A Kobe University research group including Associate Professor Maki Hideshi (Center for Environmental Management), PhD candidate Sakata Genki (Graduate School of Engineering, Department of Chemical Science and Engineering, currently employed at Central Glass Co., Ltd.) and Professor Mizuhata Minoru (Graduate School of Engineering) have developed a new analysis method that uses magnetic fields to quickly and accurately measure the concentration of aluminum used to purify tap water. These findings can potentially be used in developing efficient and environmentally-conscious coagulants for water treatment. The findings were presented on May 29, 2016 at the 76th Japan Society for Analytical Chemistry Symposium.
In order to provide clear, safe tap water it is necessary to remove particles called colloids from raw water. These particles are very small, between nanometer order and micrometer order in diameter. Polychlorinated aluminum is used as a coagulant in the water treatment process to collect and dispose of these particles. However, aluminum ions can be toxic for fish and inhibit plant growth. The Japanese Water Works Law specifies that aluminum concentration in water must be limited to below 0.1ppm (1:10,000,000).
Various hydrolyzed species of aluminum ion can be detected in water. Until now the “ferron method,” involving pigments and absorption meters, has been widely used to calculate the concentration of these compounds. However, this method has some disadvantages: the analysis takes several hours and the results often contain errors.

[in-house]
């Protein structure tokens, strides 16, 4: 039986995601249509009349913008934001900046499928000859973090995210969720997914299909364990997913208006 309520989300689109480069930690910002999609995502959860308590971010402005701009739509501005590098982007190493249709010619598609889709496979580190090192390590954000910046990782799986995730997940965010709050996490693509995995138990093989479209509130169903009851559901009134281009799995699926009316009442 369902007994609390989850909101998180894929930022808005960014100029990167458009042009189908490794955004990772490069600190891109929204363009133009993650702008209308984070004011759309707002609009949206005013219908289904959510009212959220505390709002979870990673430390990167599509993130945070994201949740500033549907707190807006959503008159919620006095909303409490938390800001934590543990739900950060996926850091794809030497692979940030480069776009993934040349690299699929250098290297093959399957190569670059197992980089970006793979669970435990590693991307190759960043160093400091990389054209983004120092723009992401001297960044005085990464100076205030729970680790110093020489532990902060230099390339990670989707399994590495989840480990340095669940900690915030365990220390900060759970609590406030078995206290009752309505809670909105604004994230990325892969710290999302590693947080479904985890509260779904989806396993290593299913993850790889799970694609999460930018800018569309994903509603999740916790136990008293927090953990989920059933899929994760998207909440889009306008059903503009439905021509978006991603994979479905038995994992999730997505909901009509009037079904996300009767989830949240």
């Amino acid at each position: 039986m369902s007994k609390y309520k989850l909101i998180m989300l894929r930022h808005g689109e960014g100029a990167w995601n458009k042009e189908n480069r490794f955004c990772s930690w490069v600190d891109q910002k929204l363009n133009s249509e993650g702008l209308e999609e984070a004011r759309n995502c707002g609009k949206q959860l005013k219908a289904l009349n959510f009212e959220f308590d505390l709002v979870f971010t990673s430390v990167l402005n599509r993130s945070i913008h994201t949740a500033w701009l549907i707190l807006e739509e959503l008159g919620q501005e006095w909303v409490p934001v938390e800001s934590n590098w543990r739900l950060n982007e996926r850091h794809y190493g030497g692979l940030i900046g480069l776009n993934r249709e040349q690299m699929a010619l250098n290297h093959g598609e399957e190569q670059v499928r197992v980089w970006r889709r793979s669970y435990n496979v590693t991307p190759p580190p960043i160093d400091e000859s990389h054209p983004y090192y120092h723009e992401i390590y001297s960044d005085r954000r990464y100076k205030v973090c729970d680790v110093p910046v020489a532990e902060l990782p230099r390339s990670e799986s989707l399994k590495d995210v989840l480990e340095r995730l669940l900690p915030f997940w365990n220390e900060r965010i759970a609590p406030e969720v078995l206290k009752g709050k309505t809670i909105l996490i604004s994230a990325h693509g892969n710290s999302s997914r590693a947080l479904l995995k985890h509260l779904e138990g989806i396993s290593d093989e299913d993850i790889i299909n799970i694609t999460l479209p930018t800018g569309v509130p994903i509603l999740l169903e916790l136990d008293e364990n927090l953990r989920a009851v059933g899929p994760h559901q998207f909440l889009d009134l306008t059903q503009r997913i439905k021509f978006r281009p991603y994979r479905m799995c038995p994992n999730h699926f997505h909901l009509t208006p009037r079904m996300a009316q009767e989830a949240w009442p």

After the agglomeration mechanism of sludge including the aluminum ion was analyzed, the group discovered that when there is a high concentration of aluminum ions, after roughly 100 minutes a Keggin-type tridecameric cluster (K-Al13 ) is formed, and after a few months polymerization occurs.
As well as making it easier to measure the concentration of aluminum ions in water, this new analysis method has also clarified the structural changes aluminum ions undergo over time. These findings could potentially contribute to the development of high-performance, environmentally-conscious coagulants that can act more efficiently on colloids.
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